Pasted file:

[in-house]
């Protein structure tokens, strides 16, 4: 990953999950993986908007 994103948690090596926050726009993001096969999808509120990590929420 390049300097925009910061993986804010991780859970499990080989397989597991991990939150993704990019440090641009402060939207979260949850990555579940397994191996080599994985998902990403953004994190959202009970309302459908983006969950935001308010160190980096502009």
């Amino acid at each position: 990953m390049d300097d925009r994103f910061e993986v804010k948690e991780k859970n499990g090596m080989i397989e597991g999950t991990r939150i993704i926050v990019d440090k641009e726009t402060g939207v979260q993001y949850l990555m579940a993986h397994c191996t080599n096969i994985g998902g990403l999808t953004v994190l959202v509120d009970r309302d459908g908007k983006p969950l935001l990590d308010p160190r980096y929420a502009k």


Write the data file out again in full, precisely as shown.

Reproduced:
[in-house]
């Protein structure tokens, strides 16, 4: 990953999950993986908007 994103948690090596926050726009993001096969999808509120990590929420 390049300097925009910061993986804010991780859970499990080989397989597991991990939150993704990019440090641009402060939207979260949850990555579940397994191996080599994985998902990403953004994190959202009970309302459908983006969950935001308010160190980096502009």
């Amino acid at each position: 990953m390049d300097d925009r994103f910061e993986v804010k948690e991780k859970n499990g090596m080989i397989e597991g999950t991990r939150i993704i926050v990019d440090k641009e726009t402060g939207v979260q993001y949850l990555m579940a993986h397994c191996t080599n096969i994985g998902g990403l999808t953004v994190l959202v509120d009970r309302d459908g908007k983006p969950l935001l990590d308010p160190r980096y929420a502009k």